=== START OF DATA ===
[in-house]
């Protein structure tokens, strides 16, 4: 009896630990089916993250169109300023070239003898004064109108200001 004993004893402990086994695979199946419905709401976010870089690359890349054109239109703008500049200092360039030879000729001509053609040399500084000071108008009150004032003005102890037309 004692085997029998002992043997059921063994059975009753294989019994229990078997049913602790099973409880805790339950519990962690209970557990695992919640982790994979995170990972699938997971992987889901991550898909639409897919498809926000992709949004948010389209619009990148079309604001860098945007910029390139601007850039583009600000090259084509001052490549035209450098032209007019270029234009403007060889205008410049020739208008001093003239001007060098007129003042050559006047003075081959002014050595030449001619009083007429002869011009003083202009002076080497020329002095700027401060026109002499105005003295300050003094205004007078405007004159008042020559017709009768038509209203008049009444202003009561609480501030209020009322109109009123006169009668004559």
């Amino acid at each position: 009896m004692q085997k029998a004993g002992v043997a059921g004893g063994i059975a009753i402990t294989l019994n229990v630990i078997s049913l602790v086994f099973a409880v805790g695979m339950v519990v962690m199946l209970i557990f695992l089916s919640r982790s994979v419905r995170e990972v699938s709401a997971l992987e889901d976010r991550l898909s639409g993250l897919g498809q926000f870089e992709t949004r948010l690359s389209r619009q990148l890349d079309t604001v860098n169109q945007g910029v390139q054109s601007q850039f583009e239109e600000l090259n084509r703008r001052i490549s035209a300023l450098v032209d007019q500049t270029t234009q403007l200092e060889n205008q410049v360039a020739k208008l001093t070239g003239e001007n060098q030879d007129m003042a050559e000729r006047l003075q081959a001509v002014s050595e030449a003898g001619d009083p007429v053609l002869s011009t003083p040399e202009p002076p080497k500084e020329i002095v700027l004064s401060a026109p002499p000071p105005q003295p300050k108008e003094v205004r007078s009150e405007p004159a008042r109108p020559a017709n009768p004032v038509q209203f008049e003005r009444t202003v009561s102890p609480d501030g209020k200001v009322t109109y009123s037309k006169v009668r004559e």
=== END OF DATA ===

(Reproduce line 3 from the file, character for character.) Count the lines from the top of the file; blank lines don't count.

């Amino acid at each position: 009896m004692q085997k029998a004993g002992v043997a059921g004893g063994i059975a009753i402990t294989l019994n229990v630990i078997s049913l602790v086994f099973a409880v805790g695979m339950v519990v962690m199946l209970i557990f695992l089916s919640r982790s994979v419905r995170e990972v699938s709401a997971l992987e889901d976010r991550l898909s639409g993250l897919g498809q926000f870089e992709t949004r948010l690359s389209r619009q990148l890349d079309t604001v860098n169109q945007g910029v390139q054109s601007q850039f583009e239109e600000l090259n084509r703008r001052i490549s035209a300023l450098v032209d007019q500049t270029t234009q403007l200092e060889n205008q410049v360039a020739k208008l001093t070239g003239e001007n060098q030879d007129m003042a050559e000729r006047l003075q081959a001509v002014s050595e030449a003898g001619d009083p007429v053609l002869s011009t003083p040399e202009p002076p080497k500084e020329i002095v700027l004064s401060a026109p002499p000071p105005q003295p300050k108008e003094v205004r007078s009150e405007p004159a008042r109108p020559a017709n009768p004032v038509q209203f008049e003005r009444t202003v009561s102890p609480d501030g209020k200001v009322t109109y009123s037309k006169v009668r004559e």